Despite the snow in March, they held two training sessions to meet with teachers and other school staff to start to work on planning how to link a school garden to their curriculum. The sessions covered curriculum, organic gardening, basic cooking skills and working with groups outside. The team running the workshop were joined by former Blue Peter gardener Chris Collins and Master Gardeners in Southwark.
The schools will soon be receiving their ‘kits’ which include a selection of cooking and gardening items as well as raised beds and lots of activities and resources to deliver the curriculum.
Schools also have access to a range of lesson plans and activities which link to environmental themes and subjects across the curriculum.
Delegates at the training session were enthusiastic and went away feeling positive about the whole day and being involved in the project. One delegate said:
‘I really enjoyed the day and found it useful and very helpful’
‘It was good to be reminded how important the soil is in or garden – easy to forget!’
To find out more about PLG visit the Garden Organic websitehere.
Garden Organic, the UK’s national charity for organic growing & the Captain Planet Foundation (CPF) a charitable organisation based in Atlanta, USA, are working in partnership to bring their successful Project Learning Garden programme to the UK.
Seeds of Change®, who donate 1% of sales to research and promotion of biodiversity and sustainable organic practices, are generously funding this pilot project, making this new partnership possible.
What do birdboxes, seeds, den making kits and nature experts all have in common? They are all available free to schools as part of the Local School Nature Grants Programme, supported by players of People’s Postcode Lottery.
The grants provide £500 of nature equipment and 2 hours of training to schools in England, Scotland and Wales. The packages are customisable, enabling schools to choose from a menu of items which best suit their learners and their setting.
For example, schools looking to start growing food or develop their school gardens can select Garden Organic‘s Get Growing kit to receive seeds, growing cards, a term time garden planner and more.
Launched on 21March 2018, this second phase of the scheme builds on the huge success of phase one, which bought benefit to 300 schools and over 20,000 pupils in 2017.
The project is funded by Postcode Local Trust, which receives funding from players of People’s Postcode Lottery.
To apply for a grant visit Learning Through Landscapes’ website.
One of our Food Growing Schools: London partners, Soil Association Food for Life is working with the London Royal Borough of Greenwich to transform food culture in the borough.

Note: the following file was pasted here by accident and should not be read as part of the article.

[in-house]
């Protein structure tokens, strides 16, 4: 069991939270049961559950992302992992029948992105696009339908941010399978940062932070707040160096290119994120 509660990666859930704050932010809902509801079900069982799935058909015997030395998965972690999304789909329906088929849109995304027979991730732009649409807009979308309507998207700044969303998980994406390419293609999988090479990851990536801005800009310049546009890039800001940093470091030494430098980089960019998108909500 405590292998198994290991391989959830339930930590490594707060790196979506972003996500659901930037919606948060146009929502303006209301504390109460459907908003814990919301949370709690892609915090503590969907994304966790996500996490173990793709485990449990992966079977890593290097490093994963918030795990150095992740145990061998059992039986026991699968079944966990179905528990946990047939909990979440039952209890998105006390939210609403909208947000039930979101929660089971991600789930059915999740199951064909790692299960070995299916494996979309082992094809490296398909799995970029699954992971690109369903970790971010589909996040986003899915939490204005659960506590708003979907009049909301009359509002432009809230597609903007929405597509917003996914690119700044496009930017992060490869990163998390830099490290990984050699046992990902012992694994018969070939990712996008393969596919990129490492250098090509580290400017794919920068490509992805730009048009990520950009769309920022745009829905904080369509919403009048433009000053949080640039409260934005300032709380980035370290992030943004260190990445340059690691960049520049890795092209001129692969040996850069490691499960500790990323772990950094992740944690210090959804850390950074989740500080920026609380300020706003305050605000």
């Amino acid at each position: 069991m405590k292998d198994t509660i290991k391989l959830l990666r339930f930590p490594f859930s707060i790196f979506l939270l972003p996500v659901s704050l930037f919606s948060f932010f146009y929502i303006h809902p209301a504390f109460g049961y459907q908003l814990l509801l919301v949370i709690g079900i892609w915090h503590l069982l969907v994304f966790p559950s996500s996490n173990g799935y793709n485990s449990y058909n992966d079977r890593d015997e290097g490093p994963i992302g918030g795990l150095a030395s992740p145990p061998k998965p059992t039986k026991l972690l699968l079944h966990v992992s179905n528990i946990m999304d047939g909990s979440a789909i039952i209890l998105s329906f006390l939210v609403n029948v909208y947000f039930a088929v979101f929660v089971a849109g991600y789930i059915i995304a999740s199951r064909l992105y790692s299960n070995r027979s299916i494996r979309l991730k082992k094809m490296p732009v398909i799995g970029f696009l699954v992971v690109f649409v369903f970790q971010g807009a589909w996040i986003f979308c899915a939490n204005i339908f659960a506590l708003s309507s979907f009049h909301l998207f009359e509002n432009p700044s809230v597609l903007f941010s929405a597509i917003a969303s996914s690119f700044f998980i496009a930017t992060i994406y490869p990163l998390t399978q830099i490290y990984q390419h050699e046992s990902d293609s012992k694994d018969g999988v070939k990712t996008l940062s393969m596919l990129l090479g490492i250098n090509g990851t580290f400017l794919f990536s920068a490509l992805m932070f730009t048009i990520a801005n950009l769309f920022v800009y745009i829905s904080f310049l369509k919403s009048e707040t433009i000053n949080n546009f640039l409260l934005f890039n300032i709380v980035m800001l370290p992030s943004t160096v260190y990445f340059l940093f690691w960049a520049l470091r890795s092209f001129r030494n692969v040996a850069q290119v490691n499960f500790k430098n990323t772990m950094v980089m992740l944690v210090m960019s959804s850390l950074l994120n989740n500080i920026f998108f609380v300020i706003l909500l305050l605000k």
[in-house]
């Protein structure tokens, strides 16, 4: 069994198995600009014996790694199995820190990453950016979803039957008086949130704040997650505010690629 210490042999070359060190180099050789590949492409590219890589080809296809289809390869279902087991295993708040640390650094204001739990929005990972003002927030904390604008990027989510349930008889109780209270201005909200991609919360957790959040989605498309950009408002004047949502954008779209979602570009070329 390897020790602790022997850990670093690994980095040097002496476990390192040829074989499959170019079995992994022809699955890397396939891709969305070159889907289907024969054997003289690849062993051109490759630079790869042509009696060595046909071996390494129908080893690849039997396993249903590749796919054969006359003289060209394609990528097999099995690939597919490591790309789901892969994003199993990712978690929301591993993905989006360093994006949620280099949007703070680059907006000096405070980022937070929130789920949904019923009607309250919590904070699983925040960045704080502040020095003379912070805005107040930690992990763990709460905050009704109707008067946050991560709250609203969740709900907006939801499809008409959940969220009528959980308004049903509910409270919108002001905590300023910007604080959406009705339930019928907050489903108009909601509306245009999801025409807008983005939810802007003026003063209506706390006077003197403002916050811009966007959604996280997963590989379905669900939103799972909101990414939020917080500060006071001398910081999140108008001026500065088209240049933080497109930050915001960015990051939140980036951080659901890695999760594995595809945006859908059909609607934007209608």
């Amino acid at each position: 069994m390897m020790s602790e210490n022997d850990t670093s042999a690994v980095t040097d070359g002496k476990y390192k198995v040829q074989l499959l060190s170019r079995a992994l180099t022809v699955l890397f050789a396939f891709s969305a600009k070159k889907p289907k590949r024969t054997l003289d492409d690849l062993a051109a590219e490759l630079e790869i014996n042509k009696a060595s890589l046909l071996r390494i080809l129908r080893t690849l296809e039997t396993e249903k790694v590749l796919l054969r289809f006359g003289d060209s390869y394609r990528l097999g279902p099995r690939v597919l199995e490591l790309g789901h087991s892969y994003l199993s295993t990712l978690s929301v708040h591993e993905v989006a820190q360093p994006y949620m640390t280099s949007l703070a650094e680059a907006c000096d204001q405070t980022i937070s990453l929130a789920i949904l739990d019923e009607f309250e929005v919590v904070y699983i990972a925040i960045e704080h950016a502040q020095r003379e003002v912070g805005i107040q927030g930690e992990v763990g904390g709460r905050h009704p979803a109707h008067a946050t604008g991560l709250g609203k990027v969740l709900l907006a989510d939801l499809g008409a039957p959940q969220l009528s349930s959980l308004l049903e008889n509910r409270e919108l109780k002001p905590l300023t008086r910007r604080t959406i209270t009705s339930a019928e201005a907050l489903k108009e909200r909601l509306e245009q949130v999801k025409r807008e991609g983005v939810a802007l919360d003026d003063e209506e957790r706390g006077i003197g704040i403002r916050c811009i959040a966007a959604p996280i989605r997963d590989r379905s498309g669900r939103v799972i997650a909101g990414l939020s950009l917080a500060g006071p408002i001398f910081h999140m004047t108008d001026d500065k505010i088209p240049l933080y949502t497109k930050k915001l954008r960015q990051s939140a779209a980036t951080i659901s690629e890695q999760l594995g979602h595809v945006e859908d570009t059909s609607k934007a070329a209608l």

Alexander McLeod Primary School in Abbey Wood hosted a few keen people on 5 Dec 2017 who had food growing and healthy cooking on their minds as part of the Food for Life Train the Trainer partnership in Greenwich.
The project is about community-based people training others in areas of food education linked to promoting a healthy lifestyle through food, both in growing healthy food and then also using that healthy food to prepare meals.
Train a trainer
The food growing element of the training was led by Garden Organic’s Associate Liz Davies. She took participants through the elements of the Food for Life awards criteria, whole school approach to food education linked to the primary curriculum, organic growing in schools and also composting in schools.
Integrating organic growing with the primary curriculum focusing on Food for Life activities including school community engagement brought everything to life by using the school’s glorious growing space as a foundation for learning.
The afternoon finished with participants’ trialing practical activities highlighting health and safety considerations in schools along with curriculum planning and seed saving ideas.
Events like these help to gather bright minds and great ideas, to help build stronger, healthier communities.
If you’d like to find out more about the Soil Association Food For Life programme and related initiatives, please visit their website.
Project Learning Garden is a programme that provides starter kits to schools with everything they need to start or refresh a food growing garden and use it as an outdoor classroom. Project Learning Garden provides schools with hands-on training, curriculum linked resources, raised beds and gardening tools, a fully equipped mobile cooking cart and ongoing support and guidance.